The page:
General Knowledge

The Science of Game of Thrones

] Science is coming. The Game of Thrones universe is one of the most brilliantly complex and utterly FRUSTRATING fictional universes ever created. But it IS a fictional universe, and the only rule of a fictional universe is that it is SELF-consistent. It doesn’t have to agree with our science, or logic, or even our commonly agreed-upon moral code that says killing people is not a good thing. There is only one god in that universe, and his name is Gurm. But despite that, many things in Game of Thrones can be linked to the real, ACTUAL world, drawing inspiration as if through the thirsty roots of a weirwood tree. Many of these connections are interpreted by fans, but some have been verified by the bearded one himself. There are the many competing religious philosophies, the many, many, MANY similarities to real-life historical characters or the fact that they LOOK like us? But we are not going to be talking about those… Here’s where I would give you a spoilers warning, but . . . come on. You clicked on this. Spoilers are coming. Why are the seasons so crazy?

In the Game of Thrones universe winters and summers are known to last years at a time and apparently show up when they damn well please. We know that the summer/winter cycle normally averages around 5 or 6 years apiece, and as the story begins the most recent summer has stretched to nearly ten years. On Earth, seasons are caused by our axial tilt leaning one side of Earth toward or away from the sun during our annual trip around it, but George’s world isn’t so predictable. The Maesters of the Citadel are the geeks of Westeros, who are supposed to calculate when the next Polar Doom will arrive. Westeros isn’t an industrial society, but the architecture, metallurgy, and medicine we see in the Known World suggests that these guys are a fairly scientific bunch.

Many theories have attempted to explain the reason for these seasons, but most of them collapse faster than a Greyjoy’s loyalty. We know that the Westeros-ian world has a moon, and that it used to have two. Maybe their moon isn’t as large as ours so the planet’s axis, unstabilized by lunar gravity, wobbles like a broken top. But, according to astronomers, moons don’t stabilize planets, rather a moonless planet should spin more evenly than one with a moon. Then what if its orbit, instead of a nearly circular ellipse, like ours, was extremely elongated? Well that doesn’t work either. While it could cause extreme seasons, they’d still show up on a regular schedule. Even complex combinations of orbital stretches and wobbles, like Earth’s Milankovitch cycles, could be predicted by any society that knows basic algebra. Well, then maybe it’s tugged on by the gravity of a neighboring planet, or its sun has a variable output. George R.R. Martin did write his first novel about a planet falling away from its parent star. It’s most likely that the Game of Thrones planet . . . it needs a name. Planet Hodor! lives in a very strange solar system, around a pair of stars.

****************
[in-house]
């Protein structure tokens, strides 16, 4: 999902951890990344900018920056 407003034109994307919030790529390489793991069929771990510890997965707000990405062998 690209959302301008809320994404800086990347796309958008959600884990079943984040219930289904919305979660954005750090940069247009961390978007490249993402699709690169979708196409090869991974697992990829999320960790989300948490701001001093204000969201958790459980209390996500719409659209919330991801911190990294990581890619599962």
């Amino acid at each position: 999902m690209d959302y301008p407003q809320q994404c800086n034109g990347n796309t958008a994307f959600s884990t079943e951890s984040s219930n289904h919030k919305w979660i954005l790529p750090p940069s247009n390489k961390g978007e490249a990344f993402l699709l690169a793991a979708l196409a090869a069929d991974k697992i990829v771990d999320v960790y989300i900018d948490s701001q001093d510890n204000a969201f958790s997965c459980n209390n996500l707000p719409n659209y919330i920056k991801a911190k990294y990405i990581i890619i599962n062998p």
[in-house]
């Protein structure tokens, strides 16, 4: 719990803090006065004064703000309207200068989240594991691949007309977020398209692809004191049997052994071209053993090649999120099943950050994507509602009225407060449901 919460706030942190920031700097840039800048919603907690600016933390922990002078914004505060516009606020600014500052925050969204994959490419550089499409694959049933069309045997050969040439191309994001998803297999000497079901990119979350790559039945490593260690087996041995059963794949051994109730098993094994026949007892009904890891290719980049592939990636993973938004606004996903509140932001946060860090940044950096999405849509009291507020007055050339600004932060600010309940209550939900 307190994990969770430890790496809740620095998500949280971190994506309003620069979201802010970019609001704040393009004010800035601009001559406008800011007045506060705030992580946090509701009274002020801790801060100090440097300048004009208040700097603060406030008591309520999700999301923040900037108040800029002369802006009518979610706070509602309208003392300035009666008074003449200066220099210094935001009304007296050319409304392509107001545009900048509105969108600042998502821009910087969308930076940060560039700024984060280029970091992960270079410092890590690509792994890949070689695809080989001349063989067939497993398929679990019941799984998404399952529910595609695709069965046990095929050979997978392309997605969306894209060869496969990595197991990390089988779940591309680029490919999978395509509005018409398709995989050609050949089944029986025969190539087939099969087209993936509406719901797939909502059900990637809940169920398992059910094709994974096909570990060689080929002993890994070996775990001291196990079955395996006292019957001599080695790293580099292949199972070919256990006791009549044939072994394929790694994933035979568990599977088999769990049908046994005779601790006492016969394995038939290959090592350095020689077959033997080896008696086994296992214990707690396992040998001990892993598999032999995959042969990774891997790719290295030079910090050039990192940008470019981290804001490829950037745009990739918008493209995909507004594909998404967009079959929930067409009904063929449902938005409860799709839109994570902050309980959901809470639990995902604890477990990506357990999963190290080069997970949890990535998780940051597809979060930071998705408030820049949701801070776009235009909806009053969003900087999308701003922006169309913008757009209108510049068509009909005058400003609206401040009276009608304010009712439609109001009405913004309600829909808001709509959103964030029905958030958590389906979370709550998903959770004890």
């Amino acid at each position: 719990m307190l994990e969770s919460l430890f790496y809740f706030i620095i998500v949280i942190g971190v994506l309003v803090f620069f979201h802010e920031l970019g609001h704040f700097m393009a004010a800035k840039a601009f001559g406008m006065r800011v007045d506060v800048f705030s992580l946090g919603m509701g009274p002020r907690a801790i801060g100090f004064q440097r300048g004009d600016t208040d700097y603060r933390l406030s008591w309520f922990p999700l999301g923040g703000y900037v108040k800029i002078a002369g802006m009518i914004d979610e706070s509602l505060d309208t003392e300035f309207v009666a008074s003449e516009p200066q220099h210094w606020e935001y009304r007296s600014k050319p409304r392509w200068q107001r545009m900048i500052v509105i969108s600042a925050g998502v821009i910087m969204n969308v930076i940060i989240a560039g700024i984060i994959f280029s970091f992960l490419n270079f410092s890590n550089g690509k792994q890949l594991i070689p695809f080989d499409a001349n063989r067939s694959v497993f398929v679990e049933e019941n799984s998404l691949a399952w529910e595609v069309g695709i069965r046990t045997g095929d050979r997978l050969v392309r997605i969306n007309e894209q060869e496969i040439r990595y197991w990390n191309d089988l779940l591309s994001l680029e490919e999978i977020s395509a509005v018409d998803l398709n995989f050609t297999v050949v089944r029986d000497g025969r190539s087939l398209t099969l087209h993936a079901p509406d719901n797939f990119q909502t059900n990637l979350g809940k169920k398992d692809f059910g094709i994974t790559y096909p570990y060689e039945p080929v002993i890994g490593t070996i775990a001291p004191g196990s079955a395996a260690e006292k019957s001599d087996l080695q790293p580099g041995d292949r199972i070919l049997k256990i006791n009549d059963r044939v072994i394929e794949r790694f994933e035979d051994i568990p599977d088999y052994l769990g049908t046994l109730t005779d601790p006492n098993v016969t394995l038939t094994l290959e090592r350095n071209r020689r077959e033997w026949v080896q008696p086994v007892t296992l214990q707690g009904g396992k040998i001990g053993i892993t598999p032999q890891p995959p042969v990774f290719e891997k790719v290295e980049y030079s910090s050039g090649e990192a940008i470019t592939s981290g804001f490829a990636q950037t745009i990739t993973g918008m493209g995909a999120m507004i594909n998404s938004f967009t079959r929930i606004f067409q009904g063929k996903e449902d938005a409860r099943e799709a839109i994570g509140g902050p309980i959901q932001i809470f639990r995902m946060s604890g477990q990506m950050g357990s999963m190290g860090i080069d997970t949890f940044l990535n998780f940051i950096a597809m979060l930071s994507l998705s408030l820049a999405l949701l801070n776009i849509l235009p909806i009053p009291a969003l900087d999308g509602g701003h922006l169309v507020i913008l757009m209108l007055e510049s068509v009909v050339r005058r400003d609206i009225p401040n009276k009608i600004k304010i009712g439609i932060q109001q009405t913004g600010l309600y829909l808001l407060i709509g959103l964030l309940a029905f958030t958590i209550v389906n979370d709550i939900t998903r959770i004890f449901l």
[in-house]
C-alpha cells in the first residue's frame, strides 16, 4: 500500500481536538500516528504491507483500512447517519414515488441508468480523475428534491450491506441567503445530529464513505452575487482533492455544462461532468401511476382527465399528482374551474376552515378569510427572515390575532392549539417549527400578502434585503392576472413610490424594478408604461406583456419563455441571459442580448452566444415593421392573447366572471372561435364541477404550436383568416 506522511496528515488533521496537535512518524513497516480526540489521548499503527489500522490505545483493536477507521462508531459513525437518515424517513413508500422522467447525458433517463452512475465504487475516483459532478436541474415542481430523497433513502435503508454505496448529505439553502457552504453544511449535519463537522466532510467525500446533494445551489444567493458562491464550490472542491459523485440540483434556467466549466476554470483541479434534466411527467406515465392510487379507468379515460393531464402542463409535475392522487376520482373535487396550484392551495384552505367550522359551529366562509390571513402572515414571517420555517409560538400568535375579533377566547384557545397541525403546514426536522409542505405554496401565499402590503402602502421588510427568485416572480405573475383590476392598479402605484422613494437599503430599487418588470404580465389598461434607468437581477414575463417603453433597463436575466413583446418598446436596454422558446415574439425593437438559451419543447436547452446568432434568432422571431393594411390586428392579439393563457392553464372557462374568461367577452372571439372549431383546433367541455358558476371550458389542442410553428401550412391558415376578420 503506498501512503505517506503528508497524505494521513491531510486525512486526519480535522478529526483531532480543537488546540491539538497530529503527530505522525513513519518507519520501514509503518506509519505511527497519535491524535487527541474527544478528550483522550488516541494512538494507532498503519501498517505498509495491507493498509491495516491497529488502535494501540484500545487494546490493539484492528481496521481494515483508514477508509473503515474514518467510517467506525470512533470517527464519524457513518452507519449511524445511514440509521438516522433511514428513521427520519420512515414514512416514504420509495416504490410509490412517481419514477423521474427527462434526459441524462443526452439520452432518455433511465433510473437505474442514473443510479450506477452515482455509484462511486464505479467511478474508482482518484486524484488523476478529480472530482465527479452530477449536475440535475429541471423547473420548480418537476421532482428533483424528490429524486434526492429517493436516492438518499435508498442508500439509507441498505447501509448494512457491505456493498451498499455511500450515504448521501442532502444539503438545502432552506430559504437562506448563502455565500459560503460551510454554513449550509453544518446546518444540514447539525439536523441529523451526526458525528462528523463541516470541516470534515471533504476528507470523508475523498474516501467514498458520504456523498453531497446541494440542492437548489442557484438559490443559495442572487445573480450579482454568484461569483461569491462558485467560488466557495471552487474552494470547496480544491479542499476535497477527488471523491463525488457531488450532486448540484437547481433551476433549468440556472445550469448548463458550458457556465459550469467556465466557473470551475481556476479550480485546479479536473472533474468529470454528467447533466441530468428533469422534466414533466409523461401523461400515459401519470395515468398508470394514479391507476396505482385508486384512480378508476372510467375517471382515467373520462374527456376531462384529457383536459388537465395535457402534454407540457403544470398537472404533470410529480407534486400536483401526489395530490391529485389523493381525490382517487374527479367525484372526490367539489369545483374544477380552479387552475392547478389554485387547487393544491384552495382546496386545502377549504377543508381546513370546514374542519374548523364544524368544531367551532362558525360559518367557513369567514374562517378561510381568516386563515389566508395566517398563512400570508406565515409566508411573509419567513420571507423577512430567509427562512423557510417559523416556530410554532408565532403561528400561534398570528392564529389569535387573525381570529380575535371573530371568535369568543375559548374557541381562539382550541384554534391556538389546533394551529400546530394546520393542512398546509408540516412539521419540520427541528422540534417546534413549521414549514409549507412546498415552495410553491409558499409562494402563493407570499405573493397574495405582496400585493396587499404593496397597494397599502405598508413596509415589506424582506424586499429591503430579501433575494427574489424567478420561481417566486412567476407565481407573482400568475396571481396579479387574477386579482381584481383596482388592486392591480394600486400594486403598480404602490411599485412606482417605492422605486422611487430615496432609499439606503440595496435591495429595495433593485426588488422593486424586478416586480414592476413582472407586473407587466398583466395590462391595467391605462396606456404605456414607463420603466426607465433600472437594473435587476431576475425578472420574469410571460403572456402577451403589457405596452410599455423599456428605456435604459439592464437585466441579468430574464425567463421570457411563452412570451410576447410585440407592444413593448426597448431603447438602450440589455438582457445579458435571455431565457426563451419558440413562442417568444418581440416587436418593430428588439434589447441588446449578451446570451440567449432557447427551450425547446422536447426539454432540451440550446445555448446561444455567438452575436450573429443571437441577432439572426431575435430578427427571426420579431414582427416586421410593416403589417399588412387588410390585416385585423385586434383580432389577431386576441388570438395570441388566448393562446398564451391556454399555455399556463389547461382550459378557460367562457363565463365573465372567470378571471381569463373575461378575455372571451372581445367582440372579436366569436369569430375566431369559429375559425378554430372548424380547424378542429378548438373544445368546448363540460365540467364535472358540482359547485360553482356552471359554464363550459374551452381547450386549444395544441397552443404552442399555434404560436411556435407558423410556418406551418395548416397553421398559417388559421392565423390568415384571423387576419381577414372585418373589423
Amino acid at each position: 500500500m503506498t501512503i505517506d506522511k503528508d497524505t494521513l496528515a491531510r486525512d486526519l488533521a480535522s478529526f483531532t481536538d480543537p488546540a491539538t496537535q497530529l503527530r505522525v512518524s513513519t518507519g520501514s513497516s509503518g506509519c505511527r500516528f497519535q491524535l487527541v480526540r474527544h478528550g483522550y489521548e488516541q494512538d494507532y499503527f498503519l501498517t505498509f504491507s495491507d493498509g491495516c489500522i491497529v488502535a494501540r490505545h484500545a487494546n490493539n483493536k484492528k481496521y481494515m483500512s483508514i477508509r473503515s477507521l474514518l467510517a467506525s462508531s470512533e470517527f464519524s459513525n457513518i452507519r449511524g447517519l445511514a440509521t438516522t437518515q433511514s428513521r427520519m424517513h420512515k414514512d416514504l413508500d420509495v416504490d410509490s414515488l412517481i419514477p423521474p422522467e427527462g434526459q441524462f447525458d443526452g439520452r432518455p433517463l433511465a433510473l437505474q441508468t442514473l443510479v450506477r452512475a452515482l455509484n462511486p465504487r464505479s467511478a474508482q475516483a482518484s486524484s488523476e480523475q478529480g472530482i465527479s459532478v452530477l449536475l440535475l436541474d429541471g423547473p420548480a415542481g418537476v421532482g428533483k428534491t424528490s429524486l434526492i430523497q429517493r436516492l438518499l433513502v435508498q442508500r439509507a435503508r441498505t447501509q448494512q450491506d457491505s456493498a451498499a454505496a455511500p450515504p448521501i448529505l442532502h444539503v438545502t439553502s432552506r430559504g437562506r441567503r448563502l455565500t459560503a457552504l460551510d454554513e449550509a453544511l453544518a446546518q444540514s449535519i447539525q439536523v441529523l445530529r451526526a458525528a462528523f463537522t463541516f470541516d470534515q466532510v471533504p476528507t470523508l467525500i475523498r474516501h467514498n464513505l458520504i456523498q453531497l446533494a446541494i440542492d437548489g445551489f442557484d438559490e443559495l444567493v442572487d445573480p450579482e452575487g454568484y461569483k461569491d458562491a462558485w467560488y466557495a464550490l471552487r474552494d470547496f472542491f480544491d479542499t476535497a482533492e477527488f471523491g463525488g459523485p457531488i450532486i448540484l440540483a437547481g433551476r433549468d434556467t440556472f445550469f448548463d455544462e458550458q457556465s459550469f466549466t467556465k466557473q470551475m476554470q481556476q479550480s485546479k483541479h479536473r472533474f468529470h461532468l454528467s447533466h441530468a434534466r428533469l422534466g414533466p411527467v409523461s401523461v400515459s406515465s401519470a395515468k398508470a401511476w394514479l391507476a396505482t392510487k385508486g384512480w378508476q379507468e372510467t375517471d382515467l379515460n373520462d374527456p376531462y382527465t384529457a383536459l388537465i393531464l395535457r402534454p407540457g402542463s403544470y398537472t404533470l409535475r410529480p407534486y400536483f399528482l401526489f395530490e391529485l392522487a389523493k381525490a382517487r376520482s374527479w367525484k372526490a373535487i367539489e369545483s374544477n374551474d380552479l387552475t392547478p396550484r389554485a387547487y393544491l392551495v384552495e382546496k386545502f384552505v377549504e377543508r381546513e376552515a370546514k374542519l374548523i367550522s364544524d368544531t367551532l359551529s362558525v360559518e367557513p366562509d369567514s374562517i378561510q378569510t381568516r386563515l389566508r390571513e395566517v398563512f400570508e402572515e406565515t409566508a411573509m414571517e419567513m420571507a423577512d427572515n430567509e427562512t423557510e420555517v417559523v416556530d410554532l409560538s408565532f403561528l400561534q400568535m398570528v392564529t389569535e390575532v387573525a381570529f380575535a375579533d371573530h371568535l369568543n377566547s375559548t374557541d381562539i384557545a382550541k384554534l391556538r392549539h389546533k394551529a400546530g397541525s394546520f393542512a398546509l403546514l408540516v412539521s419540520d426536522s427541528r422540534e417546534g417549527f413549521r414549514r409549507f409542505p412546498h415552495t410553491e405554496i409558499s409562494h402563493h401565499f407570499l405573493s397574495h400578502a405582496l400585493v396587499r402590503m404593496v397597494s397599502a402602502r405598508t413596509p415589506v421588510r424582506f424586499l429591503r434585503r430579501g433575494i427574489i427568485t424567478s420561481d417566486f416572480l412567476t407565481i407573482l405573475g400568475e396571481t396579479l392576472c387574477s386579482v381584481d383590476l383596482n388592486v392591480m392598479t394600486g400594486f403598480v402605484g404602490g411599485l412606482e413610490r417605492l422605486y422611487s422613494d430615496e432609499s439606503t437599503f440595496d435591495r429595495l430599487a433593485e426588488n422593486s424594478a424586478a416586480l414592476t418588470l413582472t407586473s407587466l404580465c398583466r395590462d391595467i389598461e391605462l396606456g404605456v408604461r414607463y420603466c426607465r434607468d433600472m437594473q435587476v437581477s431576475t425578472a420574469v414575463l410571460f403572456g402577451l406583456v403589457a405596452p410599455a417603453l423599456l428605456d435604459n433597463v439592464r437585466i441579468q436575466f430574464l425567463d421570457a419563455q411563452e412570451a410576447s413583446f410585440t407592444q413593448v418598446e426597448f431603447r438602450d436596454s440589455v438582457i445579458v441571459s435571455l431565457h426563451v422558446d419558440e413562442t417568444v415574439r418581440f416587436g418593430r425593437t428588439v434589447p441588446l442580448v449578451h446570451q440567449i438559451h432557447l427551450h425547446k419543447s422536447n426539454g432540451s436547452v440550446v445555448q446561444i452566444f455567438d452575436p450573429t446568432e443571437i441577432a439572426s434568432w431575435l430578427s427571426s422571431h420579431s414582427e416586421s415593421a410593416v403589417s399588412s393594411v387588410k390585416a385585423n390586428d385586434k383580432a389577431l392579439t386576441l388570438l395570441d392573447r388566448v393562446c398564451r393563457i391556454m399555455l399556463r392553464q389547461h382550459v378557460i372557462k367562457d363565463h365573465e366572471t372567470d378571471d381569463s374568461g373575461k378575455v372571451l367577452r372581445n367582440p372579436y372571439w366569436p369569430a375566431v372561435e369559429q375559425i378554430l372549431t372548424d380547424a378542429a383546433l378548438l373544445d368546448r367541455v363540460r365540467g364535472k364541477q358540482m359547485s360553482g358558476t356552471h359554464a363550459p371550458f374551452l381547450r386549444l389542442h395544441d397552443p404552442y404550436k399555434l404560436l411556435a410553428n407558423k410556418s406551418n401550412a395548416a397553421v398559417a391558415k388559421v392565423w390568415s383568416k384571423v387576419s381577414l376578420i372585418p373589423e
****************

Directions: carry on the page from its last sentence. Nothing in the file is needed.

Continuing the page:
Last April, a group of graduate students from Johns Hopkins University published a paper showing that if the world of Game of Thrones was subject to the complex dynamics of three celestial bodies orbiting each other, predicting a planet’s seasons would be impossible. This has interesting implications for Tatooine . . ? Of course, it could also be due to magic, which is cheating. And what about that world anyway? At the amazing planetary science blog Generation Anthropocene, Miles Traer and Mike Osborne have constructed a detailed geologic history of Westeros stretching back more than 500 million years into the fictional past.

They determined that, since the North is cold enough to maintain a wall of ice, which we’ll come back to, year-round, it must be near this planet’s Arctic circle, and since the south is warm enough to be covered by deserts, which primarily exist near Earth’s 30th parallel that Planet Hodor has a radius of 4,297 miles or about 10% wider than Earth. We know that the First Men crossed into Westeros on a land bridge near Dorne, and like Africa and South America, the coastlines of Westeros and Essos seem to fit like puzzle pieces. They were probably unzipped beginning 25 million years ago by a spreading rift, like the one in the middle of our Atlantic Ocean.